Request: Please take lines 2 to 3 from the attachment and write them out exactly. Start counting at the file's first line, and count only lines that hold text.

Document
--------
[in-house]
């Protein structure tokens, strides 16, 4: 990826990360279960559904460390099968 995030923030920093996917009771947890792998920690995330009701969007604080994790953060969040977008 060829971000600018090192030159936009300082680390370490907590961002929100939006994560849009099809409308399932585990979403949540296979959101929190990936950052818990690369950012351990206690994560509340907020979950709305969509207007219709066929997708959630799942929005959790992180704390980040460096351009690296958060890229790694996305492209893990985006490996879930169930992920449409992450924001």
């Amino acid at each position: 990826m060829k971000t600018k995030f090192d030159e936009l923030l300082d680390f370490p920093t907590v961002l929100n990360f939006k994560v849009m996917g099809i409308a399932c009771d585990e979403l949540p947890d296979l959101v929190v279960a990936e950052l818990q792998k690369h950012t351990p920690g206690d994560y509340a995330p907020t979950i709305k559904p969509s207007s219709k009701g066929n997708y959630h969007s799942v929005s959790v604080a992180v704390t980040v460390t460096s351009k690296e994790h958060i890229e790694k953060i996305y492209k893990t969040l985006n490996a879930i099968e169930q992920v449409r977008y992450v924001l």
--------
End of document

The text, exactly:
């Protein structure tokens, strides 16, 4: 990826990360279960559904460390099968 995030923030920093996917009771947890792998920690995330009701969007604080994790953060969040977008 060829971000600018090192030159936009300082680390370490907590961002929100939006994560849009099809409308399932585990979403949540296979959101929190990936950052818990690369950012351990206690994560509340907020979950709305969509207007219709066929997708959630799942929005959790992180704390980040460096351009690296958060890229790694996305492209893990985006490996879930169930992920449409992450924001």
């Amino acid at each position: 990826m060829k971000t600018k995030f090192d030159e936009l923030l300082d680390f370490p920093t907590v961002l929100n990360f939006k994560v849009m996917g099809i409308a399932c009771d585990e979403l949540p947890d296979l959101v929190v279960a990936e950052l818990q792998k690369h950012t351990p920690g206690d994560y509340a995330p907020t979950i709305k559904p969509s207007s219709k009701g066929n997708y959630h969007s799942v929005s959790v604080a992180v704390t980040v460390t460096s351009k690296e994790h958060i890229e790694k953060i996305y492209k893990t969040l985006n490996a879930i099968e169930q992920v449409r977008y992450v924001l």